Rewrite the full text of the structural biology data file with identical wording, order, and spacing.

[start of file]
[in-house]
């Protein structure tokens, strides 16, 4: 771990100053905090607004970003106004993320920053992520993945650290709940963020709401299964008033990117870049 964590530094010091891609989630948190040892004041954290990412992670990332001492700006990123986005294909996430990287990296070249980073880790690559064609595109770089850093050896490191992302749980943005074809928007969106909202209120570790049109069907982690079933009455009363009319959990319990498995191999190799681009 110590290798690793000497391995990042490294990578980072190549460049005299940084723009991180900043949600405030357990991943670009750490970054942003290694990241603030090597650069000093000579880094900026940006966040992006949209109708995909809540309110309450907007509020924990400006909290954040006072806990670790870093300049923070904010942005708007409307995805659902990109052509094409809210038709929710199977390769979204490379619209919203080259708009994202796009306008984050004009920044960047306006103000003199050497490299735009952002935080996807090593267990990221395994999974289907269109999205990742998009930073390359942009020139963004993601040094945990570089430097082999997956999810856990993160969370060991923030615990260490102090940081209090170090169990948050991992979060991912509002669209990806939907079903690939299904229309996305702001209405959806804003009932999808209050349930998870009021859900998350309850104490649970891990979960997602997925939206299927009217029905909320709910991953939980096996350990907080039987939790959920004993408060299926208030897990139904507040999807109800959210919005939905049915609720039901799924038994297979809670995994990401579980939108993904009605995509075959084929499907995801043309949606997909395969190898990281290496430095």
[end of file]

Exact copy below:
[in-house]
């Protein structure tokens, strides 16, 4: 771990100053905090607004970003106004993320920053992520993945650290709940963020709401299964008033990117870049 964590530094010091891609989630948190040892004041954290990412992670990332001492700006990123986005294909996430990287990296070249980073880790690559064609595109770089850093050896490191992302749980943005074809928007969106909202209120570790049109069907982690079933009455009363009319959990319990498995191999190799681009 110590290798690793000497391995990042490294990578980072190549460049005299940084723009991180900043949600405030357990991943670009750490970054942003290694990241603030090597650069000093000579880094900026940006966040992006949209109708995909809540309110309450907007509020924990400006909290954040006072806990670790870093300049923070904010942005708007409307995805659902990109052509094409809210038709929710199977390769979204490379619209919203080259708009994202796009306008984050004009920044960047306006103000003199050497490299735009952002935080996807090593267990990221395994999974289907269109999205990742998009930073390359942009020139963004993601040094945990570089430097082999997956999810856990993160969370060991923030615990260490102090940081209090170090169990948050991992979060991912509002669209990806939907079903690939299904229309996305702001209405959806804003009932999808209050349930998870009021859900998350309850104490649970891990979960997602997925939206299927009217029905909320709910991953939980096996350990907080039987939790959920004993408060299926208030897990139904507040999807109800959210919005939905049915609720039901799924038994297979809670995994990401579980939108993904009605995509075959084929499907995801043309949606997909395969190898990281290496430095």